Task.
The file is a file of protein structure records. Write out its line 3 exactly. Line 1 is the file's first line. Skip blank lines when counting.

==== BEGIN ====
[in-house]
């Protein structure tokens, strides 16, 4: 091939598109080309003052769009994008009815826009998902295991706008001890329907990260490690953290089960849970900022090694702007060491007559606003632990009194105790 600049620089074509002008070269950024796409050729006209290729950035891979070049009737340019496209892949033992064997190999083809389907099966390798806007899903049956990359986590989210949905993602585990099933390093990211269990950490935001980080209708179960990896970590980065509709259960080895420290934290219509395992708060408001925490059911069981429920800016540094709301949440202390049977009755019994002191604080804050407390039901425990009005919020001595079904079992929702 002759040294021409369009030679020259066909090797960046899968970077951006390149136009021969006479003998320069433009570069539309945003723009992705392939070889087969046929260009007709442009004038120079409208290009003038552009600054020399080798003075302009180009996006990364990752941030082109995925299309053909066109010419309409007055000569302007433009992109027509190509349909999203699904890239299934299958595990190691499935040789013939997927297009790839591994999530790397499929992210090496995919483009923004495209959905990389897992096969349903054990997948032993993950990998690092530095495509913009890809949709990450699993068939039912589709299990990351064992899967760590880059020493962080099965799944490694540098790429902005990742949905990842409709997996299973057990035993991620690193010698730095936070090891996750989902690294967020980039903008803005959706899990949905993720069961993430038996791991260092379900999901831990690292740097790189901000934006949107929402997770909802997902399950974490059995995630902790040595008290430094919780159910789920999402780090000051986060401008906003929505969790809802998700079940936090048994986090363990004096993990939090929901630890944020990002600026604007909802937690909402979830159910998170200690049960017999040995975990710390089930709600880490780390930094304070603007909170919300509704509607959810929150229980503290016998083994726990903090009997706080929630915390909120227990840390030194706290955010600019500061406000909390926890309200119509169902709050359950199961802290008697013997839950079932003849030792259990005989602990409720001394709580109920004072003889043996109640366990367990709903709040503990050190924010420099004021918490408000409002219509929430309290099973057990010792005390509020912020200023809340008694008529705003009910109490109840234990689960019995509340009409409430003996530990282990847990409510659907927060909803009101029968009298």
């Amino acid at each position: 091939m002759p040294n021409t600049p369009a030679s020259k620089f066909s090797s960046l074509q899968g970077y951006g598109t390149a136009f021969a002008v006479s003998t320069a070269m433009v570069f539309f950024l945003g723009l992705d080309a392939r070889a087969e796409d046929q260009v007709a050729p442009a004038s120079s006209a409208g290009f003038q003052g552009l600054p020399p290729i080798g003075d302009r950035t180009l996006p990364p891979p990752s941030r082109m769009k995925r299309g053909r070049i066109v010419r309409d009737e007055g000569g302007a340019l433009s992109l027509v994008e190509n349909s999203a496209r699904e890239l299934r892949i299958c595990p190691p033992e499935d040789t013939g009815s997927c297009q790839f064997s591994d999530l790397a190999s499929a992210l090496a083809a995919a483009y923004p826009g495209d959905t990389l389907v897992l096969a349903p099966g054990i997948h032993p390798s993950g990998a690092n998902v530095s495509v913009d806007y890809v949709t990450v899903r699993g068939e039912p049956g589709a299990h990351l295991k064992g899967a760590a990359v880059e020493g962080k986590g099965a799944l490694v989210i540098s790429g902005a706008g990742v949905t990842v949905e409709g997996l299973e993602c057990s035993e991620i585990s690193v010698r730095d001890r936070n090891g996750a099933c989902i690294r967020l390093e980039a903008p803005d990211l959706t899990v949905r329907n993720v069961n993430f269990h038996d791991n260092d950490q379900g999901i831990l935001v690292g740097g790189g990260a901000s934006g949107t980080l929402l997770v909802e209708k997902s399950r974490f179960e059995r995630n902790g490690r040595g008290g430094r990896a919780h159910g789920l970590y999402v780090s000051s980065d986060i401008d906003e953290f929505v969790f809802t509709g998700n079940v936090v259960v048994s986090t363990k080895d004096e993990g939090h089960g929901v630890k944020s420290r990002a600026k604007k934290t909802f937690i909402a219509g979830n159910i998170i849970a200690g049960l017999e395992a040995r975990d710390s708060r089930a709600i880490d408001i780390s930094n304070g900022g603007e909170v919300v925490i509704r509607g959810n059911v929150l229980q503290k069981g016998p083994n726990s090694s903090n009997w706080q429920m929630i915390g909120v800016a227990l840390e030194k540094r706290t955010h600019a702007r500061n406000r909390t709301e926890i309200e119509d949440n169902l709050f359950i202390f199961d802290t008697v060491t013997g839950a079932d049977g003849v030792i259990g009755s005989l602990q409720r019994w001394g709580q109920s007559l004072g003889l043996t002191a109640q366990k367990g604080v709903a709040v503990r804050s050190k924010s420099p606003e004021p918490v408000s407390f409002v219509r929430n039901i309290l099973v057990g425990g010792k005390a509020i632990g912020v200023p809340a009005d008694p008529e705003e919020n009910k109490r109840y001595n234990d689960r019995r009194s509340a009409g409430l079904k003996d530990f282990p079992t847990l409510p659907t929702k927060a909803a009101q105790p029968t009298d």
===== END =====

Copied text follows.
């Amino acid at each position: 091939m002759p040294n021409t600049p369009a030679s020259k620089f066909s090797s960046l074509q899968g970077y951006g598109t390149a136009f021969a002008v006479s003998t320069a070269m433009v570069f539309f950024l945003g723009l992705d080309a392939r070889a087969e796409d046929q260009v007709a050729p442009a004038s120079s006209a409208g290009f003038q003052g552009l600054p020399p290729i080798g003075d302009r950035t180009l996006p990364p891979p990752s941030r082109m769009k995925r299309g053909r070049i066109v010419r309409d009737e007055g000569g302007a340019l433009s992109l027509v994008e190509n349909s999203a496209r699904e890239l299934r892949i299958c595990p190691p033992e499935d040789t013939g009815s997927c297009q790839f064997s591994d999530l790397a190999s499929a992210l090496a083809a995919a483009y923004p826009g495209d959905t990389l389907v897992l096969a349903p099966g054990i997948h032993p390798s993950g990998a690092n998902v530095s495509v913009d806007y890809v949709t990450v899903r699993g068939e039912p049956g589709a299990h990351l295991k064992g899967a760590a990359v880059e020493g962080k986590g099965a799944l490694v989210i540098s790429g902005a706008g990742v949905t990842v949905e409709g997996l299973e993602c057990s035993e991620i585990s690193v010698r730095d001890r936070n090891g996750a099933c989902i690294r967020l390093e980039a903008p803005d990211l959706t899990v949905r329907n993720v069961n993430f269990h038996d791991n260092d950490q379900g999901i831990l935001v690292g740097g790189g990260a901000s934006g949107t980080l929402l997770v909802e209708k997902s399950r974490f179960e059995r995630n902790g490690r040595g008290g430094r990896a919780h159910g789920l970590y999402v780090s000051s980065d986060i401008d906003e953290f929505v969790f809802t509709g998700n079940v936090v259960v048994s986090t363990k080895d004096e993990g939090h089960g929901v630890k944020s420290r990002a600026k604007k934290t909802f937690i909402a219509g979830n159910i998170i849970a200690g049960l017999e395992a040995r975990d710390s708060r089930a709600i880490d408001i780390s930094n304070g900022g603007e909170v919300v925490i509704r509607g959810n059911v929150l229980q503290k069981g016998p083994n726990s090694s903090n009997w706080q429920m929630i915390g909120v800016a227990l840390e030194k540094r706290t955010h600019a702007r500061n406000r909390t709301e926890i309200e119509d949440n169902l709050f359950i202390f199961d802290t008697v060491t013997g839950a079932d049977g003849v030792i259990g009755s005989l602990q409720r019994w001394g709580q109920s007559l004072g003889l043996t002191a109640q366990k367990g604080v709903a709040v503990r804050s050190k924010s420099p606003e004021p918490v408000s407390f409002v219509r929430n039901i309290l099973v057990g425990g010792k005390a509020i632990g912020v200023p809340a009005d008694p008529e705003e919020n009910k109490r109840y001595n234990d689960r019995r009194s509340a009409g409430l079904k003996d530990f282990p079992t847990l409510p659907t929702k927060a909803a009101q105790p029968t009298d």